Dedications can be full of the dizzy giddiness of a new adventure or fairly superficial or profound. My family left the dedication of the Jamison Stephens Memorial Garden – the new Growing Warriors veterans’ community garden in Berea – with sadness, heartache for this world – and hope for it, as well. It is one thing to dedicate in memoriam of a person who has lived a long, long life, perhaps having accomplished extraordinary things. It is quite another to dedicate a garden to 24-year old veteran, who was attending college to be able to counsel those coming back from war – like he did.
Monday evening we met – the veterans and their families and the Stephens’ family – at the new garden. Specialist Stephens’ mother is braver than I have any hope of being – and she expressed that the garden was a wonderful celebration of Jamison’s hopes. He had wanted to counsel returning veterans – and in Growing Warriors’ gardens veterans could receive the therapy of working out doors, growing and creating beautiful things, nutrition, and providing for their families. And although I have always believed this, the essence of our mission, was good and valid, her statement, in her circumstance, reaffirmed and created a new level of understanding. Mr. and Mrs. Stephens planted the first flowers in the memorial flower bed, and the rest of the family followed – choosing plants and digging the earth in the name of their departed kin. We ate a local meal of salad and bread, and then the veterans planted tomatoes, cucumbers, peppers, and beans.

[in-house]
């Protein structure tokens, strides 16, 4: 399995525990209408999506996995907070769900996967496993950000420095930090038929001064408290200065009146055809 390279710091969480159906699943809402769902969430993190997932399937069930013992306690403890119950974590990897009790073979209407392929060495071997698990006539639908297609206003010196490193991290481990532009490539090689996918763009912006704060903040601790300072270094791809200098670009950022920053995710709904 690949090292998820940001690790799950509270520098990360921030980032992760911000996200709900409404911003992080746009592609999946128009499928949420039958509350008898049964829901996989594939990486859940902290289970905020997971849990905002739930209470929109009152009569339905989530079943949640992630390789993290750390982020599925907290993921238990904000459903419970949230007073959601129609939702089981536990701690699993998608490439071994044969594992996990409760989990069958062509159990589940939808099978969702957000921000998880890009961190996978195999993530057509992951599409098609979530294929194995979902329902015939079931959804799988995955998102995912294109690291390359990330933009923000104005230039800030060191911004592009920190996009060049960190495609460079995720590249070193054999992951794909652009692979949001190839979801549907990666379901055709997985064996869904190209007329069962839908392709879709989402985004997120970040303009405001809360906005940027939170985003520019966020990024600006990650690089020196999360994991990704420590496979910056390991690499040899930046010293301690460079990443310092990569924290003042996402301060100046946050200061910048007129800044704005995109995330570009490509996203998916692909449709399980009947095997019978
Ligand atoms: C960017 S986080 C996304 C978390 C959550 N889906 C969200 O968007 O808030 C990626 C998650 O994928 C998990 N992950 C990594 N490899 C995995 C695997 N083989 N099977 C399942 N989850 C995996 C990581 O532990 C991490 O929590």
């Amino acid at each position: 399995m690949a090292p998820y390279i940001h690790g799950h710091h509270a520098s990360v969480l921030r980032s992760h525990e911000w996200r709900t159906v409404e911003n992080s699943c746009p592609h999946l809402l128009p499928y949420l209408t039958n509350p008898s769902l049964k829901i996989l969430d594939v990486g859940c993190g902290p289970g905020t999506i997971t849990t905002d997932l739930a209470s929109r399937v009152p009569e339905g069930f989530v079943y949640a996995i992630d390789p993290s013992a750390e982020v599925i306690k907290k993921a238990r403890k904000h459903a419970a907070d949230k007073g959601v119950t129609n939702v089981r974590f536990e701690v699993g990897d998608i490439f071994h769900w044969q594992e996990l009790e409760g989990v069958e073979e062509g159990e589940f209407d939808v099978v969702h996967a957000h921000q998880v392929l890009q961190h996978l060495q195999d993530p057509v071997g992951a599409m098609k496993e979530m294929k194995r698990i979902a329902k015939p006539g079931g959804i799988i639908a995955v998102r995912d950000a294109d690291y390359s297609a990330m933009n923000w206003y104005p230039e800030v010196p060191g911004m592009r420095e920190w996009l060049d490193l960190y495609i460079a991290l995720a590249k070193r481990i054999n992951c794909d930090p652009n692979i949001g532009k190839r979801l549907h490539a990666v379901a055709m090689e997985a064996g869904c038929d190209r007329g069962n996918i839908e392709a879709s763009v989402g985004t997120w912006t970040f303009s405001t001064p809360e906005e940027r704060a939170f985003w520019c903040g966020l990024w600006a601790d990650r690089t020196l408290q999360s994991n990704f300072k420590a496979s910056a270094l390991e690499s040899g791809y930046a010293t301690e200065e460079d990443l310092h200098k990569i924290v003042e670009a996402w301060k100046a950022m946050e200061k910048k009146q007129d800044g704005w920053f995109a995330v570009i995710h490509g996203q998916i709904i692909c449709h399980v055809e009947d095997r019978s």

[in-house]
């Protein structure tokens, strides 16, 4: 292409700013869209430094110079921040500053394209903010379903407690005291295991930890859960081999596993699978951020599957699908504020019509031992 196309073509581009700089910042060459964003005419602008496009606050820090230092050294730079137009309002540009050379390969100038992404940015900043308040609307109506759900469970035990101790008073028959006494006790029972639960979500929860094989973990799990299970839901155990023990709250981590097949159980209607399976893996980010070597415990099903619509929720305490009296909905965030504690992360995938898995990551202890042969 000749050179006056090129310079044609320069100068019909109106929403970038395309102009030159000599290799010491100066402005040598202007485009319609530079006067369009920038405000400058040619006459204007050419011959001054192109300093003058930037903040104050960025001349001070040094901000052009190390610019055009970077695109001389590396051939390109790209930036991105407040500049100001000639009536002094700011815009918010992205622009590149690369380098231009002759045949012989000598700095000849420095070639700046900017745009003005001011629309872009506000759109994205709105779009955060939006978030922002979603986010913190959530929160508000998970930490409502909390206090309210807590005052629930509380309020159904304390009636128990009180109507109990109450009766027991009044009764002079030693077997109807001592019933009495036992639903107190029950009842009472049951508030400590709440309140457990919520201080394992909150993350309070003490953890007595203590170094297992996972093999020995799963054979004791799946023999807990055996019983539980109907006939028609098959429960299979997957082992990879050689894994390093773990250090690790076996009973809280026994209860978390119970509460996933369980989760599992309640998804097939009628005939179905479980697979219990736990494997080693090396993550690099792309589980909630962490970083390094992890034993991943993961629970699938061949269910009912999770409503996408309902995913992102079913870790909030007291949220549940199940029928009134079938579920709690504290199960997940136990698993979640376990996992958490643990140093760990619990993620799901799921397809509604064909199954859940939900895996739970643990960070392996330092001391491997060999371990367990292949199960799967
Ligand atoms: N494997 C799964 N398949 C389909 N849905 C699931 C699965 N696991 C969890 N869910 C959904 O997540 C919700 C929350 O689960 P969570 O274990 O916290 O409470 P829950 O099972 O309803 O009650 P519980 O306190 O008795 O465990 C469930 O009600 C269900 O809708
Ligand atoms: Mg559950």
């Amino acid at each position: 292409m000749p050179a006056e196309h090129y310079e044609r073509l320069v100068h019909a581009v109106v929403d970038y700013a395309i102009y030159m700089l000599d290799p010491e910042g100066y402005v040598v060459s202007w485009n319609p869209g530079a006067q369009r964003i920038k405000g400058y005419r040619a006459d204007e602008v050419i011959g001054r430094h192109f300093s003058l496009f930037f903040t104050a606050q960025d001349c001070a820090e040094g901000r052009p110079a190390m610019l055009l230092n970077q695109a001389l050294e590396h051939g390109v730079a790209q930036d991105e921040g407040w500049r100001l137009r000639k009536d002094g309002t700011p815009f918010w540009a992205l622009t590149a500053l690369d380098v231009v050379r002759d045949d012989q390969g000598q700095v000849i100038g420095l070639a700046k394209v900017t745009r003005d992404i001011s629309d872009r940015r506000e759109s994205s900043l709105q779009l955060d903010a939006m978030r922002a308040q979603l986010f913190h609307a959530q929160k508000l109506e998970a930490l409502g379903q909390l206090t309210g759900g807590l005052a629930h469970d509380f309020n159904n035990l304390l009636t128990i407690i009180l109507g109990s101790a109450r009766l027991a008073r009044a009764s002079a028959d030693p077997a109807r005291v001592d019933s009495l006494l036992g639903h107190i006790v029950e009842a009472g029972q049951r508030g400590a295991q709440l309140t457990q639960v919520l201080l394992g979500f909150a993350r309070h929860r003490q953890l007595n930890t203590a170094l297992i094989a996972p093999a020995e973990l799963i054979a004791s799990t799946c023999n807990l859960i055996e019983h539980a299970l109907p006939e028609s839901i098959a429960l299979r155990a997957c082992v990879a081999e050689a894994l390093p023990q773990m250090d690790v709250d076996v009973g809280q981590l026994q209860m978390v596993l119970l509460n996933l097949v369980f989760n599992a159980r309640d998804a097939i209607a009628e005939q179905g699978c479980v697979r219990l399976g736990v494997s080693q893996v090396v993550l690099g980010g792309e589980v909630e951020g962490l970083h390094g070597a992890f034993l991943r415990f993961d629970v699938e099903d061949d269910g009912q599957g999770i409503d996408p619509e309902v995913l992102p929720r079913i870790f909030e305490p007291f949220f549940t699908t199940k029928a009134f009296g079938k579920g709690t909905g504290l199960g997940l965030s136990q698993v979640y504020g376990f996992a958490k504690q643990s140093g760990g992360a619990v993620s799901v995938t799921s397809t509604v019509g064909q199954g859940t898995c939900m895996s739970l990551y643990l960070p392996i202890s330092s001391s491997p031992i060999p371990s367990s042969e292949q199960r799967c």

Everyone has a different idea about what to do to mourn a death and celebrate a life. These ideas vary widely, by culture, by economic status, by individual. My mom, practical midwesterner that she is, always told us, “No fuss. Throw me out behind the barn, but take the gold and silver from my teeth first.” (In reality, she has donated her body for research.) Planting a garden, creating a place for peace and healing, creating sustenance – this seems right. And though it is with grief, we were privileged to dedicate this garden to Specialist Jamison Stephens, U.S. Army.